Showing posts with label .NET. Show all posts
Showing posts with label .NET. Show all posts

Monday, March 11, 2024

Understanding In-Memory Caching in .NET Core with IMemoryCache Interface

1. In-Memory Caching in .NET Core:
- In-Memory Caching is used to provide faster response to incoming requests by retrieving data from cache rather than the original source.
- Data Caching allows retrieval of data from cache as long as it doesn't expire.

2. Terms Related to Caching:
- Cache Hit refers to the requested data being in the cache, while Cache Miss refers to the data not being in the cache.
- In the case of Cache Miss, data is fetched from the data source and written back into the cache.

3. In-Memory Cache in .NET Core:
- In .NET Core, data can be written to cache, read, or deleted using the IMemoryCache interface in the Microsoft.Extensions.Caching.Memory library.
- Various options such as AbsoluteExpiration, ExpirationTokens, Priority, Size, and SlidingExpiration can be used to manage the cache.

4. Usage in a Project:
- Memory Cache is enabled in the ConfigureServices method in the startup.cs class by adding services.AddMemoryCache().
- The IMemoryCache interface is injected in the related controller to use 'In-Memory Cache'.

Thursday, February 01, 2024

Improvements and enhancements in .NET 8

.NET 8 is the latest version of .NET framework that includes numerous improvements and enhancements over its predecessors. Some of the key enhancements in .NET 8 include:

1. ASP.NET Core 2.0 - ASP.NET Core 2.0 is a significant improvement, as it includes features like built-in support for HTTPS, improved performance, and better support for built-in authentication.
2. JSON support - .NET 8 provides better support for working with JSON data, making it easier to parse and serialize JSON in your applications.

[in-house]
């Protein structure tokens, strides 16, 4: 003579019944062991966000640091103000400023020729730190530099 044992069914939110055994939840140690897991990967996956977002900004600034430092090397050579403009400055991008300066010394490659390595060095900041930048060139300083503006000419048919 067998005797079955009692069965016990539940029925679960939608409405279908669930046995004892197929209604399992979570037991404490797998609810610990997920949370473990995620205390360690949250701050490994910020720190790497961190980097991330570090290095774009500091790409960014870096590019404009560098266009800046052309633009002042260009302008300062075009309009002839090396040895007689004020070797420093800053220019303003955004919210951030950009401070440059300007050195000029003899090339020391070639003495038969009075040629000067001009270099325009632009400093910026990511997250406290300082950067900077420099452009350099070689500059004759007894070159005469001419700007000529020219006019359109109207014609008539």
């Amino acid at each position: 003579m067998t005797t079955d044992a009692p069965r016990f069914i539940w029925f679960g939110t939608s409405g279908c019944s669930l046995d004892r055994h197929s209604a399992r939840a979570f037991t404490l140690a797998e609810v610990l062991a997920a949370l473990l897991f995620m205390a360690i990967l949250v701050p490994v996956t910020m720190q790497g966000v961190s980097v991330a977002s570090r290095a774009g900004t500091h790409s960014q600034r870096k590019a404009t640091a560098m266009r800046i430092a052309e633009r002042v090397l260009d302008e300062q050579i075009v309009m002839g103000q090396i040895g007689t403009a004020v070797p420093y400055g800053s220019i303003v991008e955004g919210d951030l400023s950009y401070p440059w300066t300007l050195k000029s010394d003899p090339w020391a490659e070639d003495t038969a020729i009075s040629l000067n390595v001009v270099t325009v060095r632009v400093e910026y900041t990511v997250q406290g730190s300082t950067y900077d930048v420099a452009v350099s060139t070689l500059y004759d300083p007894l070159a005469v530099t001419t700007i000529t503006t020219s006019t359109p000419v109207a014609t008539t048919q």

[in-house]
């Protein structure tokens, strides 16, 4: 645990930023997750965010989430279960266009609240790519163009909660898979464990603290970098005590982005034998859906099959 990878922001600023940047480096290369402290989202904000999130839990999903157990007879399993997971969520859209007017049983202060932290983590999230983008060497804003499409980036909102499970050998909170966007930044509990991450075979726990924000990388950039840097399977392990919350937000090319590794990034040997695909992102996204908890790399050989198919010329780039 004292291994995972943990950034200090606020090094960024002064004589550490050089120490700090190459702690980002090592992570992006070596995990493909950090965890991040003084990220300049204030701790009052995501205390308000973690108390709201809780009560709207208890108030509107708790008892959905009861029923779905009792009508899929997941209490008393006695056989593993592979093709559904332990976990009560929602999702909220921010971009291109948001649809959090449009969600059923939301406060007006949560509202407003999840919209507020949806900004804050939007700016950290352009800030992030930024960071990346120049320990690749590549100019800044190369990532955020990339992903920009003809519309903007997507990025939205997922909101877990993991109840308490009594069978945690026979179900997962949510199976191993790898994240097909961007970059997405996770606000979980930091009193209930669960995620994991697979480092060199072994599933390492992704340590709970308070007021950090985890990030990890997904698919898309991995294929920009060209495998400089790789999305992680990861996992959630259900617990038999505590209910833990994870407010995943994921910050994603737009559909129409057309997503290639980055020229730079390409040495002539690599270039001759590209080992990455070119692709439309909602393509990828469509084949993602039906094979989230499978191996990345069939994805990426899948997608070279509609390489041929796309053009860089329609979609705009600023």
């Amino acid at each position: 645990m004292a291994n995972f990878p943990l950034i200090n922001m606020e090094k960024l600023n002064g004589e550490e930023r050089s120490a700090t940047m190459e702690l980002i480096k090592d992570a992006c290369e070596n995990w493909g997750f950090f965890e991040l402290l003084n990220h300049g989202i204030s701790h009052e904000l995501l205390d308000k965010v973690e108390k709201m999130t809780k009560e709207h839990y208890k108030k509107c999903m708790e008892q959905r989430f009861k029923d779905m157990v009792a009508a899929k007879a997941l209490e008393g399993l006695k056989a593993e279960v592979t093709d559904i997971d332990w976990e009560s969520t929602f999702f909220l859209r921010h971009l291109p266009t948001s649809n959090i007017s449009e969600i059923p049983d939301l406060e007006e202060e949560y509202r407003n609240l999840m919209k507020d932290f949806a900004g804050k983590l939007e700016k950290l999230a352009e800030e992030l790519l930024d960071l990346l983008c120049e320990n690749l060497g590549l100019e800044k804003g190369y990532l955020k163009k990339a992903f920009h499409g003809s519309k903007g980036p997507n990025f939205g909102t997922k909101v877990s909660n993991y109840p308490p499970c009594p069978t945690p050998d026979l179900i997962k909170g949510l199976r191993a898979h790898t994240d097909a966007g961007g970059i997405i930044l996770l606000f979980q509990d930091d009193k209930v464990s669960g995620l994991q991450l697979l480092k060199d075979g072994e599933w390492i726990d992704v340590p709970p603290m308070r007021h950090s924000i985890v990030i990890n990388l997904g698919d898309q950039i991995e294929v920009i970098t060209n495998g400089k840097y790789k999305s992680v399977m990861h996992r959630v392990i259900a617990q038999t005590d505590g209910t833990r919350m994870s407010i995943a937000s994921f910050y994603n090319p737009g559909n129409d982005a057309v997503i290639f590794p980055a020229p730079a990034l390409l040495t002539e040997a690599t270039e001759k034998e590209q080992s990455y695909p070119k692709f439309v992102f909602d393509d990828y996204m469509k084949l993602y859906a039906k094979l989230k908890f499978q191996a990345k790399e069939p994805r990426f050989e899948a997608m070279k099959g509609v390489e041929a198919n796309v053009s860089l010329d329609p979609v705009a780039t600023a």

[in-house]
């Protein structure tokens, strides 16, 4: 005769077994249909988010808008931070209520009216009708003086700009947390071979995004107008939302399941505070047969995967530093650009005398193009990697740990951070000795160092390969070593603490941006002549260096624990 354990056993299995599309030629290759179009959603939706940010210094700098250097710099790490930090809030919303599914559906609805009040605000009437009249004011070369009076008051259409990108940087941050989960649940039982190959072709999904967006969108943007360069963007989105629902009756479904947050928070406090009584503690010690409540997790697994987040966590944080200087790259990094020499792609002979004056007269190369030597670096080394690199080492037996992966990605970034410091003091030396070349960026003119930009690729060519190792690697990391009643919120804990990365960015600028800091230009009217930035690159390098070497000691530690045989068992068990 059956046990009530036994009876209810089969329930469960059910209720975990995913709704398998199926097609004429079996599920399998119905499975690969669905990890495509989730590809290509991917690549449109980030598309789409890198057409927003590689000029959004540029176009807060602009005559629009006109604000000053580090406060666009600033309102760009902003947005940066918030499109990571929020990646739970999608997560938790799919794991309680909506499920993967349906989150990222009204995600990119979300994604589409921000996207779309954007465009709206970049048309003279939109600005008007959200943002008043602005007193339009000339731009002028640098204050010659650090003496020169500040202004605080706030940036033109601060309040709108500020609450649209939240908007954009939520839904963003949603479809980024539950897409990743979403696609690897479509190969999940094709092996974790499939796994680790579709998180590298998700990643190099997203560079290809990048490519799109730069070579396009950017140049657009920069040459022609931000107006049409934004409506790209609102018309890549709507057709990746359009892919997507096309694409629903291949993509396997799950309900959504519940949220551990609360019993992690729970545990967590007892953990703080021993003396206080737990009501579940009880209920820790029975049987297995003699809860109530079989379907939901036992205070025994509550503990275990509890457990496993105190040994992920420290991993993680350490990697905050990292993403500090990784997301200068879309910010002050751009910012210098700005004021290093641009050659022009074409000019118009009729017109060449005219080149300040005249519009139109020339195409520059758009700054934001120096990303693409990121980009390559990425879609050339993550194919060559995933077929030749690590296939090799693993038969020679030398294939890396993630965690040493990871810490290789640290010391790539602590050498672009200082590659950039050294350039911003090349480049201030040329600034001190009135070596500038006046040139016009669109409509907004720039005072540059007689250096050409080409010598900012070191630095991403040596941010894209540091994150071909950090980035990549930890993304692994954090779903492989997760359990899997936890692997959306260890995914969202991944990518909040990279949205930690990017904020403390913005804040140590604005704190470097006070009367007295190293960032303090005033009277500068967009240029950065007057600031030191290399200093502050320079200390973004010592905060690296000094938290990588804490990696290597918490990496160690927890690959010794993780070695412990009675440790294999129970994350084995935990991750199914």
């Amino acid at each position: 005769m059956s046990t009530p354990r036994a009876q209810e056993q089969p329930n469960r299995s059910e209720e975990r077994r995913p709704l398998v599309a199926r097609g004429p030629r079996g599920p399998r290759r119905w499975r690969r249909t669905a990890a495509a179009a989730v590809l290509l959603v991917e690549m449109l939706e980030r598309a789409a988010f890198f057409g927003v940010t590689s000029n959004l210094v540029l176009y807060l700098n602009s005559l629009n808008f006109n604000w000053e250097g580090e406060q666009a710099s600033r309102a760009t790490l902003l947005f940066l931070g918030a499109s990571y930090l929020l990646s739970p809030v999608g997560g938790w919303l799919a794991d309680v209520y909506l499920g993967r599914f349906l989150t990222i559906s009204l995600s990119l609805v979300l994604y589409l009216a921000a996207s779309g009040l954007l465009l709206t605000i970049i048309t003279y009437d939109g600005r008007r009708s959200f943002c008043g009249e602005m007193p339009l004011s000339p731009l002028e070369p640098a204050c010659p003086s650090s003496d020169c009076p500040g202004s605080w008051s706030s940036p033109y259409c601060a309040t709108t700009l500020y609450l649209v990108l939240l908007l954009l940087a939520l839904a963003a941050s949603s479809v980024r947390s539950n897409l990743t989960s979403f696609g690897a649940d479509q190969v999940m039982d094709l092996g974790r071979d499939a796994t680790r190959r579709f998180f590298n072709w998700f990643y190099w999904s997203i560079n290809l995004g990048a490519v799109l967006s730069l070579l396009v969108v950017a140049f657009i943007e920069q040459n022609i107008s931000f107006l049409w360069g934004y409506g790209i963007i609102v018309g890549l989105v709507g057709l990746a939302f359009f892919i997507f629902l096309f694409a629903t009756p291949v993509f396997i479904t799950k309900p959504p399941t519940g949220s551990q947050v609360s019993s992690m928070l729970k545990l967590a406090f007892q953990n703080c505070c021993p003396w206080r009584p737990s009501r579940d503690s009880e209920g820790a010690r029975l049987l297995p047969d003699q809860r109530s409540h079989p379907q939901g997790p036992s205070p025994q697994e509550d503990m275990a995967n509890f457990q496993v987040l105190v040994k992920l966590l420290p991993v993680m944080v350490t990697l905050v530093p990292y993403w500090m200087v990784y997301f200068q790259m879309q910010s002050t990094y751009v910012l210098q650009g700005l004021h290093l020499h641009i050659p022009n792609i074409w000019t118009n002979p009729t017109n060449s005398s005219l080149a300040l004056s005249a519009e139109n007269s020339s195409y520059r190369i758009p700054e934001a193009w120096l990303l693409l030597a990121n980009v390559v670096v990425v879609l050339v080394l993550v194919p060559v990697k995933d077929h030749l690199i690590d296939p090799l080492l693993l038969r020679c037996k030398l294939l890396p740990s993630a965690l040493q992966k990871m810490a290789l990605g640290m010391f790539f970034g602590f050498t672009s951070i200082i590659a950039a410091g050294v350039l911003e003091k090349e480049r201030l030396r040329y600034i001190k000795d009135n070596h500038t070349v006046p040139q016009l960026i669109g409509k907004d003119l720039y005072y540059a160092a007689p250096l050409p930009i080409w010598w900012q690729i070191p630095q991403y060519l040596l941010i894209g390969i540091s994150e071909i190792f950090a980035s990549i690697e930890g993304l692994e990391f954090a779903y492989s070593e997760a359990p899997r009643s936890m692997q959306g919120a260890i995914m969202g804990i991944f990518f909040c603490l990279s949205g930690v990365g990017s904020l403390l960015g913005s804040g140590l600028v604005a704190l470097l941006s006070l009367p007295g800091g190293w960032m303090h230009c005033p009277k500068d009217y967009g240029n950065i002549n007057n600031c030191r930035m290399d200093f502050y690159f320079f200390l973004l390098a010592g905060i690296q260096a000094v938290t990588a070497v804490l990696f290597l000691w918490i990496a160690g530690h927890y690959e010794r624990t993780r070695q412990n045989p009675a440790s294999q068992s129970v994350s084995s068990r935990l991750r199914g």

3. C# language improvements - .NET 8 includes several language improvements, such as better type inference, improved garbage collection.

Here are some of the improvements

  • Native Ahead-of-Time (AOT) Compilation.
  • Code Generation Enhancements.
  • Garbage Collector Improvements.
  • JSON Enhancements.
  • Compression enhancements
  • Randomness Tools.
  • Cryptography Fortifications.
  • Silicon-Specific Features.
  • Time Abstraction.

Tuesday, June 20, 2023

About Monolithic and Micro-services Architecture?

Monolithic and micro-services architecture are two different approaches to software design. While monolithic design is a traditional approach where the entire application is developed as a single unit, micro-services architecture is a modern and modular approach where the application is broken down into smaller, interconnected services.

Monolithic Architecture:

In monolithic architecture, the complete application runs as a single unit. In simpler terms, the application is built as a monolithic block where all the components are tightly coupled. The codebase is large and complex and can be difficult to manage and maintain.

Monolithic architectures have been tried and tested for decades and have proven to be reliable, robust, and easily understandable. It is widely used in industries where real-time performance is required, such as finance, aviation, and healthcare.

Micro-services Architecture: